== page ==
My mind was fixated on how much trouble it would be to replace that piece of furniture. I couldn’t pass by the kids’ bedroom without being bothered by the dilemma of the broken bed. Every day I worried about what kind of day my oldest child was having at school. I failed to do something for my husband that I promised I would get done. He graciously forgave me, but still my sense of guilt kept getting in the way of our friendship as I conjured up feelings of estranged weirdness that weren’t even there. You see what I mean about things constantly changing? Perhaps the challenge of these temporary circumstances reveals what could be the greatest issue Christian moms face: understanding the enduring truths of God’s word and applying them to everyday, ordinary life.

Although valid, we talk so much about what’s hard in mothering. What do you think the greatest privilege is for moms?
To put it succinctly, I think the greatest privilege for mothers is in nurturing life. I don’t mean that we’re “pro-life” only in terms of being for the life that God creates and sustains in the womb, but pro all of life. Being “for” life is antithetical to God’s enemy the devil, who hates life and seeks to destroy life and all the life-sustaining gifts that God has given us. Moms have the privilege of being for their children and pursuing God’s glory in their lives—from the time they are embryos to helpless babies to booger-picking toddlers to maturing teens to adults. Our Savior rejoices in life so much that he gave his own life to defeat death and ultimately execute justice on Satan, the life-stealer. The author, giver, and sustainer of life—Jesus Christ—is the one who enables mothers to do what they do. Even on the hard days of mothering when you’re exhausted or grieved or frustrated, it is Christ in you who enables you to look at your child and feel your heart swell with his love. What grace Jesus has for moms!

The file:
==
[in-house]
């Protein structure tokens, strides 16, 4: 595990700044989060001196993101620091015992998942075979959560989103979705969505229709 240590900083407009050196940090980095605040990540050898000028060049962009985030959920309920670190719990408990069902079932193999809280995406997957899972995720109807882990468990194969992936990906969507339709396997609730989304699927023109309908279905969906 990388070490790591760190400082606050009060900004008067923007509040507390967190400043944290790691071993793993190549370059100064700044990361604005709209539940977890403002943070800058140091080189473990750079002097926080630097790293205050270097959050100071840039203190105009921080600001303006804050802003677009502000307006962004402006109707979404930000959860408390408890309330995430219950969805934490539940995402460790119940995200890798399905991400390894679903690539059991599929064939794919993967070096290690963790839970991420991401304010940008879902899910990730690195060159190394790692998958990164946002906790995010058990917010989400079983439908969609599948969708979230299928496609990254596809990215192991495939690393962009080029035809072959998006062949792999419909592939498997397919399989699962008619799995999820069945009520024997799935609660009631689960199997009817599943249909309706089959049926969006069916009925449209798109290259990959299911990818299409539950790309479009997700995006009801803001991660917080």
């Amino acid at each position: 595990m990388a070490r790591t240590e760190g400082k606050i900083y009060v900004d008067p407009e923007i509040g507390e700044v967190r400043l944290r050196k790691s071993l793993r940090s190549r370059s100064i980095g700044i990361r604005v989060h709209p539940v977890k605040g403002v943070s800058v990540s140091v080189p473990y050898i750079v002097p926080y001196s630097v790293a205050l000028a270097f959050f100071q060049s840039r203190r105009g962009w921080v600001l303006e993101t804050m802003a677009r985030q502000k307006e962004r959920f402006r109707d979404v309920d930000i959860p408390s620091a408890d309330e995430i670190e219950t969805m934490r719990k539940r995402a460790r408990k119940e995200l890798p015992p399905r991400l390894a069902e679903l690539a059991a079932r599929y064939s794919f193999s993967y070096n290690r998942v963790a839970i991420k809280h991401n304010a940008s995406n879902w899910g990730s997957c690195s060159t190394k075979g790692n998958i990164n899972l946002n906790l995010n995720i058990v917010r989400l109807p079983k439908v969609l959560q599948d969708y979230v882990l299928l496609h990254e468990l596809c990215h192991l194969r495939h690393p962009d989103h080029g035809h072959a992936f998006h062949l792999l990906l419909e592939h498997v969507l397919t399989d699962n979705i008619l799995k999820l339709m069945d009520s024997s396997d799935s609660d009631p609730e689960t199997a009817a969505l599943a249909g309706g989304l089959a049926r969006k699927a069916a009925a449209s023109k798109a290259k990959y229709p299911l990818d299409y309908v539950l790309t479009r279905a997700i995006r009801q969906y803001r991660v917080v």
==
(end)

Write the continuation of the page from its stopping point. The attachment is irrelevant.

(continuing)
What is one practical idea that moms can do to keep their eyes on Jesus?
Link arms with other sisters in Christ who are seeking to do the same thing. It’s too easy for us to get wrapped up in our schedules and our homes and neglect intentional fellowship with other believers. God designed fellowship as a conduit of his grace, and we’d be silly to neglect it. I can’t count the number of times in just this past week that I’ve received much-needed correction, encouragement, and prayers from other Christian women. Do whatever you need to do to receive mutual edification among sisters in Christ.

If you had to distill it down, where does Jesus meet you in the home? Where can he be found? Is it in washing the dishes and thanking God for clean, soothing hot water, or is it something bigger than that?

Just this week I thanked God for hot water, after it took two weeks to get our broken water heater replaced. By the grace of God, we received the new water heater, and by the grace of God, we persevered through cold showers. We most certainly fellowship with God as we praise him and “forget not all his benefits” (Psalm 103), and being made alive to God in Christ means that Jesus is much nearer to us than we ever imagined. One of my goals in writing this book was to touch on this idea as often as I could, so I do hope readers will walk away with a renewed (or new!) perspective on seeing these glimpses of grace.

Gloria Furman is a wife, mother of four young childen, doula, and blogger. She lives in Dubai, the United Arab Emirates, where her husband is pastor of Redeemer Church of Dubai. Glimpses of Grace is her first book; her second, Treasuring Christ When Your Hands Are Full: Gospel Meditations for Busy Moms, will be out next year.